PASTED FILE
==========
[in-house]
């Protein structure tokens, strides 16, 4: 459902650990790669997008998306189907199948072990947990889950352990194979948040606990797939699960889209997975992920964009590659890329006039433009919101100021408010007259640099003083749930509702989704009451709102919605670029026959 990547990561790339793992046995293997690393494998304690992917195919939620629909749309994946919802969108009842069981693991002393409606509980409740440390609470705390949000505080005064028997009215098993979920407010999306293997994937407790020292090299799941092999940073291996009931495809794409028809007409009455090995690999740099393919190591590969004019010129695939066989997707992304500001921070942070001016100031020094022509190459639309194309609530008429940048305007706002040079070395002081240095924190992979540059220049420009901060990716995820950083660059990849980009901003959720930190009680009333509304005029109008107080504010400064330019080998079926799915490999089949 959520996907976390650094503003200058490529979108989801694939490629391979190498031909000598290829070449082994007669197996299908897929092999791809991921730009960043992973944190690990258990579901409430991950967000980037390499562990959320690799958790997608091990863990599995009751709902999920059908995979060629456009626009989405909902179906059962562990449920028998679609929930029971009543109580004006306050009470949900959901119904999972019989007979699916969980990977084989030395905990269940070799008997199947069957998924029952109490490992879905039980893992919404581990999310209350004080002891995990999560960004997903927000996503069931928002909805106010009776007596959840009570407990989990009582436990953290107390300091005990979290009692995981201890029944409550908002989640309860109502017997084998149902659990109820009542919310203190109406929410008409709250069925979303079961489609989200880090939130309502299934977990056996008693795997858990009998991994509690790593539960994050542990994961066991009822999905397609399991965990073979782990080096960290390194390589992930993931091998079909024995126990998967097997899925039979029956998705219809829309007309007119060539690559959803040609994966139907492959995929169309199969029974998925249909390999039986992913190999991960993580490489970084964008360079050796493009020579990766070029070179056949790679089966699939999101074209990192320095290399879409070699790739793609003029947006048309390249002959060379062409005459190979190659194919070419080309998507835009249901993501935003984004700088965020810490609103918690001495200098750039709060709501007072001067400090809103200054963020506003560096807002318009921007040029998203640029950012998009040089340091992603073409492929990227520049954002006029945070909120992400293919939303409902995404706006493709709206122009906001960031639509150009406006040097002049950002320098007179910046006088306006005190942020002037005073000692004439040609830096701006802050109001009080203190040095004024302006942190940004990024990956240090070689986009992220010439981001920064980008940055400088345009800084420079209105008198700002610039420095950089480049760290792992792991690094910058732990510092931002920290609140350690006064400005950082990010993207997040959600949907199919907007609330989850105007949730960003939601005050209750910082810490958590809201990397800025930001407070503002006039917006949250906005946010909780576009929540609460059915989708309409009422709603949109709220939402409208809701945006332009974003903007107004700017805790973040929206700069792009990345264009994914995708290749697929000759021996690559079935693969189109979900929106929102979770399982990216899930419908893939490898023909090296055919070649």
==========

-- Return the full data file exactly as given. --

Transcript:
[in-house]
């Protein structure tokens, strides 16, 4: 459902650990790669997008998306189907199948072990947990889950352990194979948040606990797939699960889209997975992920964009590659890329006039433009919101100021408010007259640099003083749930509702989704009451709102919605670029026959 990547990561790339793992046995293997690393494998304690992917195919939620629909749309994946919802969108009842069981693991002393409606509980409740440390609470705390949000505080005064028997009215098993979920407010999306293997994937407790020292090299799941092999940073291996009931495809794409028809007409009455090995690999740099393919190591590969004019010129695939066989997707992304500001921070942070001016100031020094022509190459639309194309609530008429940048305007706002040079070395002081240095924190992979540059220049420009901060990716995820950083660059990849980009901003959720930190009680009333509304005029109008107080504010400064330019080998079926799915490999089949 959520996907976390650094503003200058490529979108989801694939490629391979190498031909000598290829070449082994007669197996299908897929092999791809991921730009960043992973944190690990258990579901409430991950967000980037390499562990959320690799958790997608091990863990599995009751709902999920059908995979060629456009626009989405909902179906059962562990449920028998679609929930029971009543109580004006306050009470949900959901119904999972019989007979699916969980990977084989030395905990269940070799008997199947069957998924029952109490490992879905039980893992919404581990999310209350004080002891995990999560960004997903927000996503069931928002909805106010009776007596959840009570407990989990009582436990953290107390300091005990979290009692995981201890029944409550908002989640309860109502017997084998149902659990109820009542919310203190109406929410008409709250069925979303079961489609989200880090939130309502299934977990056996008693795997858990009998991994509690790593539960994050542990994961066991009822999905397609399991965990073979782990080096960290390194390589992930993931091998079909024995126990998967097997899925039979029956998705219809829309007309007119060539690559959803040609994966139907492959995929169309199969029974998925249909390999039986992913190999991960993580490489970084964008360079050796493009020579990766070029070179056949790679089966699939999101074209990192320095290399879409070699790739793609003029947006048309390249002959060379062409005459190979190659194919070419080309998507835009249901993501935003984004700088965020810490609103918690001495200098750039709060709501007072001067400090809103200054963020506003560096807002318009921007040029998203640029950012998009040089340091992603073409492929990227520049954002006029945070909120992400293919939303409902995404706006493709709206122009906001960031639509150009406006040097002049950002320098007179910046006088306006005190942020002037005073000692004439040609830096701006802050109001009080203190040095004024302006942190940004990024990956240090070689986009992220010439981001920064980008940055400088345009800084420079209105008198700002610039420095950089480049760290792992792991690094910058732990510092931002920290609140350690006064400005950082990010993207997040959600949907199919907007609330989850105007949730960003939601005050209750910082810490958590809201990397800025930001407070503002006039917006949250906005946010909780576009929540609460059915989708309409009422709603949109709220939402409208809701945006332009974003903007107004700017805790973040929206700069792009990345264009994914995708290749697929000759021996690559079935693969189109979900929106929102979770399982990216899930419908893939490898023909090296055919070649």